Our utilities update report is a list of updates for Mac utilities that have been released in the past week. Though a utility can be any tool that helps you perform a routine task (including image manipulation and synchronization), our focus in this column is to bring you those tools that help in troubleshooting Mac hardware and software problems. This week there are updates for maintenance utilities, file recovery and file system management utilities, and some temperature and hardware monitoring tools.
The popular "TinkerTool" utility is a useful option for finding hidden settings in OS X and installed applications, but the TinkerTool System utility made by the same developers has a number of settings and options for optimizing and maintaining OS X itself. The update this week adds support for Office 2011, and tools for cleaning privacy data on several browser versions. It also clears some other small bugs with user interface elements, inspecting optical discs in 10.6.5, and removing preferences on decomissioned network computers. TinkerTool System is $14 for a license.
The second maintenance utility this week is Cocktail, which has its own set of maintenance features for OS X, allowing for automatic cleaning and scheduling of tasks. Cocktail has been updated to fix an issue with localization deletion not updating the "locate" database, along with some OS X 10.6.5 compatibility issues.
Disk Drill is a relatively new file recovery application which is currently a free utility while it is in development. The tool has been updated to add new in-app navigation features as well as include a user-friendly uninstaller. It also fixes and improves options for detecting and supporting secondary file systems (Time Machine, Boot Camp, and USB drives). The utility also has improved warnings and update checking routines.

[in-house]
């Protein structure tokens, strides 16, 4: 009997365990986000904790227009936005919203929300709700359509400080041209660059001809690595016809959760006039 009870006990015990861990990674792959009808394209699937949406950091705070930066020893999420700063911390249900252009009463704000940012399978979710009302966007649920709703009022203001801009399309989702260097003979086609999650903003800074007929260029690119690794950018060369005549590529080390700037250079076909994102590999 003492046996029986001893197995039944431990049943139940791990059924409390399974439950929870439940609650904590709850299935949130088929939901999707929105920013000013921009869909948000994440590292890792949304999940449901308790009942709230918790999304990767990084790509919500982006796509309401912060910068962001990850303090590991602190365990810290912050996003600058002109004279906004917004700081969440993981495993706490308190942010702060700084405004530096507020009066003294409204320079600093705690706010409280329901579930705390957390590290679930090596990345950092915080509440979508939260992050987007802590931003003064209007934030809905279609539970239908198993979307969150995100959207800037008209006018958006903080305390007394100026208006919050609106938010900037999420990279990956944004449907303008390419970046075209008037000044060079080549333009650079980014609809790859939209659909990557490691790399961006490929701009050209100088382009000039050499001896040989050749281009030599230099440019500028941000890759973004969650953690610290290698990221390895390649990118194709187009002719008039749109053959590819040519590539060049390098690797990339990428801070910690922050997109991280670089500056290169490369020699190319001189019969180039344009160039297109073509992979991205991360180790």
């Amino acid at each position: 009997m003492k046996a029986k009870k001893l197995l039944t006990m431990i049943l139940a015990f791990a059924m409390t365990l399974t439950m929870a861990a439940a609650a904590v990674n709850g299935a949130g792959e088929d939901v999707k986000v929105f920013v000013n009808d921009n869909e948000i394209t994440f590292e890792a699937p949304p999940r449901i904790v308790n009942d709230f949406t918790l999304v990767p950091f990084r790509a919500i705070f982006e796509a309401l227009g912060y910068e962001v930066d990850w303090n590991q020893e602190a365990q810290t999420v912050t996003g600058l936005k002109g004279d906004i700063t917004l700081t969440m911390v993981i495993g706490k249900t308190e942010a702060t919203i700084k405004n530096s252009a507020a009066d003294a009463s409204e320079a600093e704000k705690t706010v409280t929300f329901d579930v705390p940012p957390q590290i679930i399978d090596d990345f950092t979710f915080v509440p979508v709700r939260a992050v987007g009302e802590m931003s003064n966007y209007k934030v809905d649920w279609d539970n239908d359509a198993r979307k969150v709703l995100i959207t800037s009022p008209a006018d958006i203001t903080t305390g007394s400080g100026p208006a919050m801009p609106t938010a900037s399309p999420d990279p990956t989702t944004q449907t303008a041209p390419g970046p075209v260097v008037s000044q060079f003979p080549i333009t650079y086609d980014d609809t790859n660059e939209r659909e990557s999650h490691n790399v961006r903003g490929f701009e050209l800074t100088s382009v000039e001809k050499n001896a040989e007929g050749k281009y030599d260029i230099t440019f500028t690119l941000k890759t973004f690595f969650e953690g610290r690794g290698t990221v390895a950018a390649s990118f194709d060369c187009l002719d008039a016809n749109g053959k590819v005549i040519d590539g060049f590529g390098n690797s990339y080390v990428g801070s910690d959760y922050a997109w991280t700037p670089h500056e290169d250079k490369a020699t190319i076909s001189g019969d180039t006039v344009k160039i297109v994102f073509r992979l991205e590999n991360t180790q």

The next file system utility update is JDiskReport, which is a free, cross-platform tool developed in Java that will analyze your drive and show statistics on file system use. Similar to tools like DaisyDisk and Grand Perspective, this one offers a graphical view of disk usage but instead of focusing on which files and folders are using the most space it helps you find more obsolete and orphaned files and folders.
The last set of updates this week involves the Hardware and Temperature Monitor tools from Bresink Software (the developers of TinkerTool). As their names suggest, Hardware Monitor and Temperature Monitor can be used to see live statistics of fan speeds, sudden motion sensors, battery levels, amperage sensors, the temperatures of numerous components, among other monitorable features of Mac systems. The latest updates add support for the latest MacBook Air models, and also fixes some small bugs with date production strings for specific systems being incorrect. The tools have also withdrawn support for monitoring the Hard Drive Proximity and Graphics Processor 1 Analog Sensor, with the developers stating these sensors do not work reliably on some iMac and portable systems. Temperature Monitor is a free utility, but Hardware Monitor and it's "Remote" utility will cost $7 for a full license.